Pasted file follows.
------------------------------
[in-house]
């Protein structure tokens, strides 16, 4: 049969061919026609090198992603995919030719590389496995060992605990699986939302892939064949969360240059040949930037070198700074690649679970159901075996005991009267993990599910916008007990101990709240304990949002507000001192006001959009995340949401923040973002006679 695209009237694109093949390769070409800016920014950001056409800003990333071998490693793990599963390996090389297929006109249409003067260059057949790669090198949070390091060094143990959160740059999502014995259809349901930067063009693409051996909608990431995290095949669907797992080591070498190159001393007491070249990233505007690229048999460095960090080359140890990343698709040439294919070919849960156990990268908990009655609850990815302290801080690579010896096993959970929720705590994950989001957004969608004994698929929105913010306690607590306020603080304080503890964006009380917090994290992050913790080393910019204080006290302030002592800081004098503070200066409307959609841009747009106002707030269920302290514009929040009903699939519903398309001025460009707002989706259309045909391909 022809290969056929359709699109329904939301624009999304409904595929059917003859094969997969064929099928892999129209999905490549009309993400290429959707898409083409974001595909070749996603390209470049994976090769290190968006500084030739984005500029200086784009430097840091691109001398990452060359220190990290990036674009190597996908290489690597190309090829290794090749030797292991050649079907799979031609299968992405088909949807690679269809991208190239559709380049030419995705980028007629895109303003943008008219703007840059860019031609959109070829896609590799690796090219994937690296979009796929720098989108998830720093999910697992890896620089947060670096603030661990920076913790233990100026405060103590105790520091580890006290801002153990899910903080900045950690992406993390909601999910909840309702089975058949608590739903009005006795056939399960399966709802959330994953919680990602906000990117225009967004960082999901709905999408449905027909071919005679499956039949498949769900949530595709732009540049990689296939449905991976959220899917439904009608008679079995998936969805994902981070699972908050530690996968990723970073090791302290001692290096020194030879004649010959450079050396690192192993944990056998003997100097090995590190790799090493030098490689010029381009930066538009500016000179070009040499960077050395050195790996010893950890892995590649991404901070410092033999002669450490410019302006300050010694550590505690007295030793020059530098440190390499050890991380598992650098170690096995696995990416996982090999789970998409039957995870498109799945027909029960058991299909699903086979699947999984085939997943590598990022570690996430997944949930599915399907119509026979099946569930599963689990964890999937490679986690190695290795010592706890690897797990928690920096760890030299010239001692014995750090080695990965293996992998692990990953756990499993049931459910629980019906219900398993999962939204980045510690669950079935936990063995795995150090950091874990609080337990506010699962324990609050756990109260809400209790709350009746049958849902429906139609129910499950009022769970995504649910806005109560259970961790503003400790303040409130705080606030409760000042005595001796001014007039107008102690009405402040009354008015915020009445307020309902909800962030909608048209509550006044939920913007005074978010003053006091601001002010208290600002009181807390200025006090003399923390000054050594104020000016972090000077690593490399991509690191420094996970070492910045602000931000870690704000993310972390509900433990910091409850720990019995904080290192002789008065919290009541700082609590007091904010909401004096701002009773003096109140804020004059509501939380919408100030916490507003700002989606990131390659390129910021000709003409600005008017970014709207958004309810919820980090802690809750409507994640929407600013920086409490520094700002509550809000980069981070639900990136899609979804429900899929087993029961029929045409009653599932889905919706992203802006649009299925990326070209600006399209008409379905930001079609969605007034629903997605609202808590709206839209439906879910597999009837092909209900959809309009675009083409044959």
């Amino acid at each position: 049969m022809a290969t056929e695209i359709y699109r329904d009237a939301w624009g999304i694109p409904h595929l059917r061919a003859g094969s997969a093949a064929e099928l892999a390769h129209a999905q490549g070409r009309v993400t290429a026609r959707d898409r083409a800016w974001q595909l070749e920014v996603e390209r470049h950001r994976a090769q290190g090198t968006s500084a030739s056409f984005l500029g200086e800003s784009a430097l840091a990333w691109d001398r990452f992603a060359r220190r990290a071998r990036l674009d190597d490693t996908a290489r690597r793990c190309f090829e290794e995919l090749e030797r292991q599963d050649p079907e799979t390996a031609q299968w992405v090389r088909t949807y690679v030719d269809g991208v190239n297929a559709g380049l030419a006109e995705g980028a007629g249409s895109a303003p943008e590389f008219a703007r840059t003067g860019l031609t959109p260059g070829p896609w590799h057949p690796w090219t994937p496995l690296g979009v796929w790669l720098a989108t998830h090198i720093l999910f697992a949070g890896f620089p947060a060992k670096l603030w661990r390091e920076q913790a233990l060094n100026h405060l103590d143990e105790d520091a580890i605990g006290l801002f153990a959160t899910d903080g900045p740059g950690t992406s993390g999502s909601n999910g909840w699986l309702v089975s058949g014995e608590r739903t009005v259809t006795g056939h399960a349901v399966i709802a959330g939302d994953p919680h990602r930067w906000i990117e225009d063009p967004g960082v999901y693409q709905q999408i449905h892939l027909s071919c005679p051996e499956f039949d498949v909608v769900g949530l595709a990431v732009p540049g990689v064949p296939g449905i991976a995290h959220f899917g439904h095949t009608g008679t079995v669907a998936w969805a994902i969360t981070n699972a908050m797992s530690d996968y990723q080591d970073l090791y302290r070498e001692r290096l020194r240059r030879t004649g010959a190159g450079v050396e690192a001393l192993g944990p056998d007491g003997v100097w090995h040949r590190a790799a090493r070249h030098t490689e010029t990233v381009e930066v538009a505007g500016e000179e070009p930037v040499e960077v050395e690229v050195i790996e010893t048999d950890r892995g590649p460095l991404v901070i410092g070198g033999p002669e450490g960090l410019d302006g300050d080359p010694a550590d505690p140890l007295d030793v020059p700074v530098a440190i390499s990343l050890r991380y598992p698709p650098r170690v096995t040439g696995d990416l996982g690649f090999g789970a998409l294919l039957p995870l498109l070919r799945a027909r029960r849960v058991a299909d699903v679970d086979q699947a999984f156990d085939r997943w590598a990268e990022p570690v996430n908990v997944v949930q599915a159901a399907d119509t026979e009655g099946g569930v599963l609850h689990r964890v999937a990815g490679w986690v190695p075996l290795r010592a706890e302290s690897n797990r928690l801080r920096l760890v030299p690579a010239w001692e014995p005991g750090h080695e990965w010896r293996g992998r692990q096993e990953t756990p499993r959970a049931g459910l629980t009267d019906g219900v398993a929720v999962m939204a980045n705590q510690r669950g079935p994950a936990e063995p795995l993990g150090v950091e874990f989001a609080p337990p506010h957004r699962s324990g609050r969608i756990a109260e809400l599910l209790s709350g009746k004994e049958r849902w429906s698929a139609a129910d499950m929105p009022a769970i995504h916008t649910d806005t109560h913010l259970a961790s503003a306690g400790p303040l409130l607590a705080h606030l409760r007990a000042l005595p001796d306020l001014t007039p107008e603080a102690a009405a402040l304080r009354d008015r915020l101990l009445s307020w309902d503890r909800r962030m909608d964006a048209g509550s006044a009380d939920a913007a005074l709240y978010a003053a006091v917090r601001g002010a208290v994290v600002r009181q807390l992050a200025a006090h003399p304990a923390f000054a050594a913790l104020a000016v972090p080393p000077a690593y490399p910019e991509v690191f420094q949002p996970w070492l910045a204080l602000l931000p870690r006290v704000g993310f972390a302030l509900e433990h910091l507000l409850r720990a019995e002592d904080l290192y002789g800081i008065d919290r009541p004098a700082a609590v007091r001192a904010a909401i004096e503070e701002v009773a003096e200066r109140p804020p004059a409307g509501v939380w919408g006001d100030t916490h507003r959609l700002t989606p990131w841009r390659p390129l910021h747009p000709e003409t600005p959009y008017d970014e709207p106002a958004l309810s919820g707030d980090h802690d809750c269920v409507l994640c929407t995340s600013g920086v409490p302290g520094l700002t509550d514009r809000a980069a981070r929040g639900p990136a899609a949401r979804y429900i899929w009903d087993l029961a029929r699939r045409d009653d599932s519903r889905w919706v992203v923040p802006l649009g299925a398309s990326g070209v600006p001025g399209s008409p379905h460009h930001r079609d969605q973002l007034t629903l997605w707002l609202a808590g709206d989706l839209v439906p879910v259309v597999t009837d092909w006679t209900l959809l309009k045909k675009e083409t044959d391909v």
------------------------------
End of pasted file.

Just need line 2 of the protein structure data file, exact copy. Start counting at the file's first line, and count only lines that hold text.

């Protein structure tokens, strides 16, 4: 049969061919026609090198992603995919030719590389496995060992605990699986939302892939064949969360240059040949930037070198700074690649679970159901075996005991009267993990599910916008007990101990709240304990949002507000001192006001959009995340949401923040973002006679 695209009237694109093949390769070409800016920014950001056409800003990333071998490693793990599963390996090389297929006109249409003067260059057949790669090198949070390091060094143990959160740059999502014995259809349901930067063009693409051996909608990431995290095949669907797992080591070498190159001393007491070249990233505007690229048999460095960090080359140890990343698709040439294919070919849960156990990268908990009655609850990815302290801080690579010896096993959970929720705590994950989001957004969608004994698929929105913010306690607590306020603080304080503890964006009380917090994290992050913790080393910019204080006290302030002592800081004098503070200066409307959609841009747009106002707030269920302290514009929040009903699939519903398309001025460009707002989706259309045909391909 022809290969056929359709699109329904939301624009999304409904595929059917003859094969997969064929099928892999129209999905490549009309993400290429959707898409083409974001595909070749996603390209470049994976090769290190968006500084030739984005500029200086784009430097840091691109001398990452060359220190990290990036674009190597996908290489690597190309090829290794090749030797292991050649079907799979031609299968992405088909949807690679269809991208190239559709380049030419995705980028007629895109303003943008008219703007840059860019031609959109070829896609590799690796090219994937690296979009796929720098989108998830720093999910697992890896620089947060670096603030661990920076913790233990100026405060103590105790520091580890006290801002153990899910903080900045950690992406993390909601999910909840309702089975058949608590739903009005006795056939399960399966709802959330994953919680990602906000990117225009967004960082999901709905999408449905027909071919005679499956039949498949769900949530595709732009540049990689296939449905991976959220899917439904009608008679079995998936969805994902981070699972908050530690996968990723970073090791302290001692290096020194030879004649010959450079050396690192192993944990056998003997100097090995590190790799090493030098490689010029381009930066538009500016000179070009040499960077050395050195790996010893950890892995590649991404901070410092033999002669450490410019302006300050010694550590505690007295030793020059530098440190390499050890991380598992650098170690096995696995990416996982090999789970998409039957995870498109799945027909029960058991299909699903086979699947999984085939997943590598990022570690996430997944949930599915399907119509026979099946569930599963689990964890999937490679986690190695290795010592706890690897797990928690920096760890030299010239001692014995750090080695990965293996992998692990990953756990499993049931459910629980019906219900398993999962939204980045510690669950079935936990063995795995150090950091874990609080337990506010699962324990609050756990109260809400209790709350009746049958849902429906139609129910499950009022769970995504649910806005109560259970961790503003400790303040409130705080606030409760000042005595001796001014007039107008102690009405402040009354008015915020009445307020309902909800962030909608048209509550006044939920913007005074978010003053006091601001002010208290600002009181807390200025006090003399923390000054050594104020000016972090000077690593490399991509690191420094996970070492910045602000931000870690704000993310972390509900433990910091409850720990019995904080290192002789008065919290009541700082609590007091904010909401004096701002009773003096109140804020004059509501939380919408100030916490507003700002989606990131390659390129910021000709003409600005008017970014709207958004309810919820980090802690809750409507994640929407600013920086409490520094700002509550809000980069981070639900990136899609979804429900899929087993029961029929045409009653599932889905919706992203802006649009299925990326070209600006399209008409379905930001079609969605007034629903997605609202808590709206839209439906879910597999009837092909209900959809309009675009083409044959």